“Democrats have an advantage because you are looking at a 33 percent president,” said Rich Galen, a Republican consultant, referring to Mr. Bush’s popularity rating. “You can get away with a lot,” said Mr. Galen, who served as a senior aide to Newt Gingrich, the House Speaker when Republicans battled the Clinton White House in the 1990s.For what it's worth: I'm sick of them.
Alan Abramowitz, a political science professor at Emory University, said: “They can push pretty hard on this stuff — especially testimony. There’s no trust right now in the Bush administration and the White House.”...
As they try to figure out what they can and can not do, the Democrats are looking back to Mr. Gingrich’s House. Republicans exercised their power with gusto, peppering the Clinton White House with subpoenas and, of course, bringing impeachment proceedings. Then came the five-seat loss.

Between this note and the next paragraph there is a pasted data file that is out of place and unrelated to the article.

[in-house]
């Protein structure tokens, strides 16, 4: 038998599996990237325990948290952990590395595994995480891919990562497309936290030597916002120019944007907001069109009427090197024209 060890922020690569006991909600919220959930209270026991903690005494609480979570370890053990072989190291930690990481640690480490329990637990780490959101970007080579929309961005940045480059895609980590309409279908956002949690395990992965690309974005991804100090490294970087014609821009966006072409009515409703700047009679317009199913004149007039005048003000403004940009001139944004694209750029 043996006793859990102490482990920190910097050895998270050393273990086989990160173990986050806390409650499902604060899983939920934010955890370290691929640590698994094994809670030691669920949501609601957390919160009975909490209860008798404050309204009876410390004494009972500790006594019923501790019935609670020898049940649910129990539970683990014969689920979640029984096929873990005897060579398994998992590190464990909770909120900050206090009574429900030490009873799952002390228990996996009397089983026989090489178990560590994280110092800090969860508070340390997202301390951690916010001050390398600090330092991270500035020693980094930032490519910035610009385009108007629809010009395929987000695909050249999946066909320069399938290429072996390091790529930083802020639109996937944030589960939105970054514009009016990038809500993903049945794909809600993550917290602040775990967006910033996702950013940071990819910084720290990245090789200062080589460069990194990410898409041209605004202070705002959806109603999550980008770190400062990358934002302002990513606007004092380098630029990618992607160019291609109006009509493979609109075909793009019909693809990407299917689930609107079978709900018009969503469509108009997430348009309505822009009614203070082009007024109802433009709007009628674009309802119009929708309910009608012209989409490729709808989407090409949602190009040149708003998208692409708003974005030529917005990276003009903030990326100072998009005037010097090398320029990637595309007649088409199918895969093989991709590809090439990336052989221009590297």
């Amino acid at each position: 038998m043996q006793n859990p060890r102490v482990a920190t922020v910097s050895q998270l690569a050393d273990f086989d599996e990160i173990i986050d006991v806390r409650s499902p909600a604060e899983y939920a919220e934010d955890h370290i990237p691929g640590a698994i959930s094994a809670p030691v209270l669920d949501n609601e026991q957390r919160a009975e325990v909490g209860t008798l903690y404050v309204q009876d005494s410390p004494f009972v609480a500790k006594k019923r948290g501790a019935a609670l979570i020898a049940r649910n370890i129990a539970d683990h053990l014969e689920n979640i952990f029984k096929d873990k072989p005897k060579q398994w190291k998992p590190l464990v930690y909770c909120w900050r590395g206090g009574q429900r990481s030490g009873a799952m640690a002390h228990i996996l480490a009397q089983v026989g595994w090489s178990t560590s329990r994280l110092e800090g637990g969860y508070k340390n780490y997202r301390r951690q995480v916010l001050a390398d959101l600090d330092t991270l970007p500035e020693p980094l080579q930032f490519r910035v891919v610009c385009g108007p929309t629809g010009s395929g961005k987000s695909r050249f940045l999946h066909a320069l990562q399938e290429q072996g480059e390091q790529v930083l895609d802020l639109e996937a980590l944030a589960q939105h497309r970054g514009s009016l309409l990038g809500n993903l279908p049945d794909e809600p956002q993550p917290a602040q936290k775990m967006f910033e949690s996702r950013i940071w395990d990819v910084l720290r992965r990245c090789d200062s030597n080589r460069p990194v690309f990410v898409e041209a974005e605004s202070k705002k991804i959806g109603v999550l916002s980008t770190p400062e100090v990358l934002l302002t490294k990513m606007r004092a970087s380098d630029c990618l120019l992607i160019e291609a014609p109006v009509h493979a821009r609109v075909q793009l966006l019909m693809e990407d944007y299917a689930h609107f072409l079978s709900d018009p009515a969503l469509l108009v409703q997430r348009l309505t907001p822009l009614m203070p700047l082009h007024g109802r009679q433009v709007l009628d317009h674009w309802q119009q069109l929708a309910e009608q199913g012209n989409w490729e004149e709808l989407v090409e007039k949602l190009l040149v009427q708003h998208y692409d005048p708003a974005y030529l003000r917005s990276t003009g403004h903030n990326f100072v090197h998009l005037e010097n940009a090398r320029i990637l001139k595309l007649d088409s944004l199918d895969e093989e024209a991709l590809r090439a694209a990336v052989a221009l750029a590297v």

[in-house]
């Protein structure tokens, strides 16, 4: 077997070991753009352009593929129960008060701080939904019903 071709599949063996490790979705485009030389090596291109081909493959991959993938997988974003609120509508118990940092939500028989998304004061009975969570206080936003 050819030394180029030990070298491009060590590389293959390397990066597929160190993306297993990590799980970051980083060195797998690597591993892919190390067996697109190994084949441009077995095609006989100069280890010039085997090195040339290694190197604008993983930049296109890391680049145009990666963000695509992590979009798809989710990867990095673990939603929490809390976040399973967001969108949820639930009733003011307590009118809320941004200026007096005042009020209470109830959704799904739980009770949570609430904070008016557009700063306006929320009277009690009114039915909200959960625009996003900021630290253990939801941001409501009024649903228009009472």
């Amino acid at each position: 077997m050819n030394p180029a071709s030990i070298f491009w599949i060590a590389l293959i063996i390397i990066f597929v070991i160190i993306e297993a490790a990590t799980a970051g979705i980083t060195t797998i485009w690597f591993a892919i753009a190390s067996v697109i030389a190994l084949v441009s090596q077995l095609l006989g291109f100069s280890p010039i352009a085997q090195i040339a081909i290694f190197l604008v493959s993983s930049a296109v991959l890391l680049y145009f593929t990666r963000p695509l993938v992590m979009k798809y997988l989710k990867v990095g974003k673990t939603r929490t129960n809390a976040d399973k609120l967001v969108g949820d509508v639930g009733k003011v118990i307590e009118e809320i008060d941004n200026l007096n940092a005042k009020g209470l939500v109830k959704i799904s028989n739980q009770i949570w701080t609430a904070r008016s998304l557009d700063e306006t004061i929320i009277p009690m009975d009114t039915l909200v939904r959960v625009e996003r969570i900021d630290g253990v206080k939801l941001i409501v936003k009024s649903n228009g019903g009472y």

“We got so focused on impeachment that voters got sick of it,” said Mr. Galen, recalling his experience in 1998. He said he thought Democrats had so far avoided the trap that snared Republicans, but warned of the price of coming across as doing little more than fighting. “The danger comes if there becomes this sense that they are being truculent for the sake of being truculent,” he said.
March 25, 2007
Adam Nagourney assesses the Democrats in Congress: